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Sec'y Urges Foreign Leadership

Christopher Emphasizes the United States' Role in Peace-Making

By Amita M. Shukla

The United States must continue to be a strong international leader, Secretary of State Warren Christopher said in a speech at the Kennedy School yesterday.

Assessing America's role in world events since he delivered a similar speech at Harvard last January, Christopher praised the progress the Clinton Administration has made in foreign diplomacy and described the importance of United States involvement in international peace-making.

"The lesson is clear," Christopher said. "If we lead, we can sustain the momentum that defeated communism, freed us from the danger of nuclear war and unfurled freedom's flag around the world."

Christopher did not hesitate to take a thinly-veiled swipe at Republicans in Congress who favor a more isolationist position for the U.S.

"For a year now, the President and I have been fighting those forces in Congress who would cut our foreign affairs budget so deeply that we would have to draw back from our leadership," he said. "They betray a lack of appreciation for what America has accomplished in the last 50 years and a lack of confidence that our great nation can shape the future."

Christopher cited the U.S. brokered peace processes in Bosnia and the Middle Fast as two of the most significant achievements of the Clinton administration. He also described the importance of U.S. involvement in Haiti, Mexico and North Korea.

"The President, with the help from internationalists in both parties, has made the United States the world's driving force for peace," Christopher told an overflow audience in the Kennedy School's ARCO Forum.

Christopher also explained the main objectives in American diplomacy in 1996. "In this time of accelerated change, American leadership must remain constant We must be clear-eyed and vigilant in pursuit of our interests," Christopher said.

Christopher outlined three main objectives: "First, pursuing peace in regions of vital interest; second, confronting the new transnational security threats; and third, promoting open markets and prosperity."

He emphasized the importance of establishing solid relationships with Russia and China. These nations, as well as Japan and U.S. allies in Europe "have the greatest ability to affect our security and prosperity," said Christopher, whose son Scott graduated from the Kennedy School in 1983.

In addition to providing leadership, the U.S. must also adhere to its strong belief in universal human rights, according to Christopher. "Our dedication to universal values is a vital source of America's authority and credibility, and we cannot lead without it," he said.

The Secretary of State, however, expressed his disappointment over the recent Federal government shutdown.

"It eroded our international reputation for reliability and integrity," Christopher said, emphasizing that a strong international image is critical for world peace and cooperation.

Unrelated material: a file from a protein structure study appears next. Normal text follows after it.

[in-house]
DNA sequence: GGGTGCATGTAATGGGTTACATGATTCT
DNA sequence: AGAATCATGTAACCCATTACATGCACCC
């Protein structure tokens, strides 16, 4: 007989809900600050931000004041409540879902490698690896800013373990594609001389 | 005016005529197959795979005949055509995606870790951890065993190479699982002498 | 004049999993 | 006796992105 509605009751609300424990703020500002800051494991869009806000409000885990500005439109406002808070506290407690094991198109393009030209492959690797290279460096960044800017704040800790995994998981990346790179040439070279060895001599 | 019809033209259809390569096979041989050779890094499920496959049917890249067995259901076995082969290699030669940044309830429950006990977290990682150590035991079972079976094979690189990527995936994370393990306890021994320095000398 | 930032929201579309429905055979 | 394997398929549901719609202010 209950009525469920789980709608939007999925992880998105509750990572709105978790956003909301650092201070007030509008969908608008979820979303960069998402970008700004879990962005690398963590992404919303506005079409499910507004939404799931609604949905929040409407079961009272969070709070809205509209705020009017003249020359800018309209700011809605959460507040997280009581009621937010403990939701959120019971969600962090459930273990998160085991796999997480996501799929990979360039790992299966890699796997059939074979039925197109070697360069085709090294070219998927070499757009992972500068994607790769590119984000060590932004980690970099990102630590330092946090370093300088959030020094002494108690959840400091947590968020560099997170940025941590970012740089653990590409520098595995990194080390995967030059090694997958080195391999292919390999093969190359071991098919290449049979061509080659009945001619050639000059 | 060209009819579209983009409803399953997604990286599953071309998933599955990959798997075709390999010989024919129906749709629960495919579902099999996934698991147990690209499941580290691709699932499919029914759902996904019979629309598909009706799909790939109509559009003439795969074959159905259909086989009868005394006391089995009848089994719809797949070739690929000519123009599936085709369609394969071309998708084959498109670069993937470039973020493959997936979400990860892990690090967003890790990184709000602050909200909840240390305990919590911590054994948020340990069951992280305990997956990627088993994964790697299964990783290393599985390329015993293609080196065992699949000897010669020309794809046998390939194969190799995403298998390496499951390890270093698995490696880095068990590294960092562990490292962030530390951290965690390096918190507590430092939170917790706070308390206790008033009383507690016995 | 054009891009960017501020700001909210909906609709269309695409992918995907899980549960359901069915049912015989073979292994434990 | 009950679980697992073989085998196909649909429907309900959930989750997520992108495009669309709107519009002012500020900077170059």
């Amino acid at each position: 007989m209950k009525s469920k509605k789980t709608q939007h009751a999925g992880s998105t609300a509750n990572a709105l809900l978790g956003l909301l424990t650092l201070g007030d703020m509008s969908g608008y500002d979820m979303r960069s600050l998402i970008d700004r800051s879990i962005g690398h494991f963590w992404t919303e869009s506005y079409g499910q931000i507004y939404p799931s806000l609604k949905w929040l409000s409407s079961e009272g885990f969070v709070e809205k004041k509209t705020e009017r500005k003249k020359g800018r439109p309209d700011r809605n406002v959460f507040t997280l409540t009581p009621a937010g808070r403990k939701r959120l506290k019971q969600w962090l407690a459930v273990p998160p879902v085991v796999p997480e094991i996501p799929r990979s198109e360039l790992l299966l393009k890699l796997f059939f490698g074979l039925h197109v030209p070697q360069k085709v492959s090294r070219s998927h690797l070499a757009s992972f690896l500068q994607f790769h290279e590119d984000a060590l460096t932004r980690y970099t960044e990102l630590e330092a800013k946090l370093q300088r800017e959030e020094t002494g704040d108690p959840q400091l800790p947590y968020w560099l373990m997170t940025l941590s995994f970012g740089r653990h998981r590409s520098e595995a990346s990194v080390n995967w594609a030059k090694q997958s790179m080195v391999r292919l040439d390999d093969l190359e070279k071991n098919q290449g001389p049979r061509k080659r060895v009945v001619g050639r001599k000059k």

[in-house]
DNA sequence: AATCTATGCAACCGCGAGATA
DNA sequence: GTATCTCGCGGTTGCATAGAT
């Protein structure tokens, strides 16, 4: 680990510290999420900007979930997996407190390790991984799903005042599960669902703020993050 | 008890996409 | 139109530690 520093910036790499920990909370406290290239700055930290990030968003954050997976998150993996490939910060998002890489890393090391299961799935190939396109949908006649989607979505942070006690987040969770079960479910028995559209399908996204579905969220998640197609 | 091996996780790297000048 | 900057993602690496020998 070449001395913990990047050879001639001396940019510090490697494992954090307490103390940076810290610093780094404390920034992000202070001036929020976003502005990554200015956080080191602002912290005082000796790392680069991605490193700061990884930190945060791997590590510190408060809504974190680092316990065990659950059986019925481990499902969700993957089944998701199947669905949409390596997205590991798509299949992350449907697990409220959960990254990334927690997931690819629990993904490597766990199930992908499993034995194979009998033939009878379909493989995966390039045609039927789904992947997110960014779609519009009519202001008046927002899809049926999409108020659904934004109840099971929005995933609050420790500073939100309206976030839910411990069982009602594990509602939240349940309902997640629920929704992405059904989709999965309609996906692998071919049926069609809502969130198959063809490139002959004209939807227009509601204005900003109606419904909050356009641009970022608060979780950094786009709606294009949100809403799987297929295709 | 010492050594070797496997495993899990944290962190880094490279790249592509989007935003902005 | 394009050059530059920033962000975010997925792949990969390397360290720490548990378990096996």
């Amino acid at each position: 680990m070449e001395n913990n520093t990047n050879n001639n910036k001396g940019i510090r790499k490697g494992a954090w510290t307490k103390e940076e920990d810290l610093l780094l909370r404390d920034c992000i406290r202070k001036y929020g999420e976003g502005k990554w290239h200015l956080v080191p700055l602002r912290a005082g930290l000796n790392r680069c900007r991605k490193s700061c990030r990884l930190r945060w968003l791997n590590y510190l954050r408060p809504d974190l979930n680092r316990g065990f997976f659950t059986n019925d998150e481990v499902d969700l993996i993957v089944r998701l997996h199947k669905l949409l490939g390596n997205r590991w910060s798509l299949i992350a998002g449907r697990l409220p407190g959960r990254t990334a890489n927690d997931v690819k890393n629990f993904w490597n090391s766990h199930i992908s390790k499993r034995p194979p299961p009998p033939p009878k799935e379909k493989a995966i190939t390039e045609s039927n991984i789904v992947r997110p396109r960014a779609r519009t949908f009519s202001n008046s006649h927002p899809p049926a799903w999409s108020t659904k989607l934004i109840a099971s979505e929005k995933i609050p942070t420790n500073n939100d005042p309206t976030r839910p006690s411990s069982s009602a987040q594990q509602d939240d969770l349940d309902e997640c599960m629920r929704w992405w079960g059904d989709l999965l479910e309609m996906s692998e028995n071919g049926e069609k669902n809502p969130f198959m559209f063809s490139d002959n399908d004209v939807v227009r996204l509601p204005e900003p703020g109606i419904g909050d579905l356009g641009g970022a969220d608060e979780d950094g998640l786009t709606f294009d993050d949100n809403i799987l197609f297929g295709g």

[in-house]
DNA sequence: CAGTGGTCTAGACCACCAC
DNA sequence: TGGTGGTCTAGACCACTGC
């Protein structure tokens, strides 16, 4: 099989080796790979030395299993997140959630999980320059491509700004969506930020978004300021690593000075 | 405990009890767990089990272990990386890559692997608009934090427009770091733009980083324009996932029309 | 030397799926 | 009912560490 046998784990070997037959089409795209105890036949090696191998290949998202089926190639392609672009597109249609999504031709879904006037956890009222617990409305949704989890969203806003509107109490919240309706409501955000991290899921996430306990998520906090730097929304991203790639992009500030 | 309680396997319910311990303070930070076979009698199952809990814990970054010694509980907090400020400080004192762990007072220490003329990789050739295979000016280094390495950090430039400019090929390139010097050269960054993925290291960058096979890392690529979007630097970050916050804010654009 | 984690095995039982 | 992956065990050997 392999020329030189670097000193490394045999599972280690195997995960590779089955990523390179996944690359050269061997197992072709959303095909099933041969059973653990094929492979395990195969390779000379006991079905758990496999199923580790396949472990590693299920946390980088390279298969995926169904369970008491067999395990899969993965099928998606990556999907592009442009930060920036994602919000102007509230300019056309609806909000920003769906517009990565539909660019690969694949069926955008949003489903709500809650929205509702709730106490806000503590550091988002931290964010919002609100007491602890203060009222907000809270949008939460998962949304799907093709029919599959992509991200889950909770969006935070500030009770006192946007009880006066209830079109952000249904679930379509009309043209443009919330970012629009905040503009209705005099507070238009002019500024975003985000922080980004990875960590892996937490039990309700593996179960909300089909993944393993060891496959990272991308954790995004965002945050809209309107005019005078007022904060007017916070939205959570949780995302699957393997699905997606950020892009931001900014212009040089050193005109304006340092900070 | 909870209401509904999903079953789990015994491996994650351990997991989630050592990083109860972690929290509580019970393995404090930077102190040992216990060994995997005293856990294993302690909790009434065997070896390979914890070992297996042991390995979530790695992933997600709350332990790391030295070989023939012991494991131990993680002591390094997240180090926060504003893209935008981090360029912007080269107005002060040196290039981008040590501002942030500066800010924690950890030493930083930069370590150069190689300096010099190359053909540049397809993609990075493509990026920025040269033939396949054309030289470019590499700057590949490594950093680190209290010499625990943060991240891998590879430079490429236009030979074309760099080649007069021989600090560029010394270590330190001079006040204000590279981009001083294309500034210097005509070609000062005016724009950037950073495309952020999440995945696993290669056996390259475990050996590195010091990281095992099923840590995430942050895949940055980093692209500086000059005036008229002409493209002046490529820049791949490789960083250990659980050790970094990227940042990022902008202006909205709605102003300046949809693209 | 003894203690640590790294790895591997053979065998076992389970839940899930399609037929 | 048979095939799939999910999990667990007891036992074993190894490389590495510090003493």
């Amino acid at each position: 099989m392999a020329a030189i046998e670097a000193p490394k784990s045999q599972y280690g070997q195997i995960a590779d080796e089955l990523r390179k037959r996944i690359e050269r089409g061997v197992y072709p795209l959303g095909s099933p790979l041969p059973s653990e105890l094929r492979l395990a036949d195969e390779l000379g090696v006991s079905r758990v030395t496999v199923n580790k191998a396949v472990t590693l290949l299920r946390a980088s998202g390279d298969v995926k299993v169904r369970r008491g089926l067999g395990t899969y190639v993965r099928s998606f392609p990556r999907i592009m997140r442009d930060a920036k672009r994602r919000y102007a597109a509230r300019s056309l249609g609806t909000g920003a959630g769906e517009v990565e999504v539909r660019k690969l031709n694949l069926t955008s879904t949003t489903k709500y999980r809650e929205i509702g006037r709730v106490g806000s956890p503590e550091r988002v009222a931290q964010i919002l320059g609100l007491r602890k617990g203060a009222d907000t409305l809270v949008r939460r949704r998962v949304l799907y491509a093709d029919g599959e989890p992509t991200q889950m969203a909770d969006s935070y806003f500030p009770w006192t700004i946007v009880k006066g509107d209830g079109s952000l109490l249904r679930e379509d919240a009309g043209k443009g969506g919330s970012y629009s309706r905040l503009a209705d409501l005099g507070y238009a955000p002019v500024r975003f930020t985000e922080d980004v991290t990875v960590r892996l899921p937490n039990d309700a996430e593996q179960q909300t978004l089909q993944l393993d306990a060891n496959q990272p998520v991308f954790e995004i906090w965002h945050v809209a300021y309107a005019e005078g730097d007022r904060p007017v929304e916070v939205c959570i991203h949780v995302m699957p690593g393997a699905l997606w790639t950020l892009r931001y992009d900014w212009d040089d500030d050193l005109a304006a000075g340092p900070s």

"I am not a politician. But I do have a bias for a foreign policy that makes America a reliable and principled leader; a bias for foreign policy that projects America's unique purpose and strength," he said.

Christopher said that the role of the United Nations, NATO and other international organizations is important to "help us share the costs of leadership."

This year an "important goal" of the U.S. is to help nations in not only the peace process itself, but the aftermath as well, he said. The U.S. will "help the War Crime Tribunals establish accountability in the former Yugoslavia and Rwanda for two of the greatest tragedies of this decade," he said.

Christopher added that U.S. involvement in two other arenas, international security and environmental protection, is important on a global scale.

"The world sees us as an optimistic people, motivated by a broad view of our interests and driven by a long view of our potential. They follow us because they understand that America's fight for peace and freedom is the world's fight," he said.

"We must continue to lead. If we do, the end of this millennium can mark the start of a second American century," Christopher said

This year an "important goal" of the U.S. is to help nations in not only the peace process itself, but the aftermath as well, he said. The U.S. will "help the War Crime Tribunals establish accountability in the former Yugoslavia and Rwanda for two of the greatest tragedies of this decade," he said.

Christopher added that U.S. involvement in two other arenas, international security and environmental protection, is important on a global scale.

"The world sees us as an optimistic people, motivated by a broad view of our interests and driven by a long view of our potential. They follow us because they understand that America's fight for peace and freedom is the world's fight," he said.

"We must continue to lead. If we do, the end of this millennium can mark the start of a second American century," Christopher said

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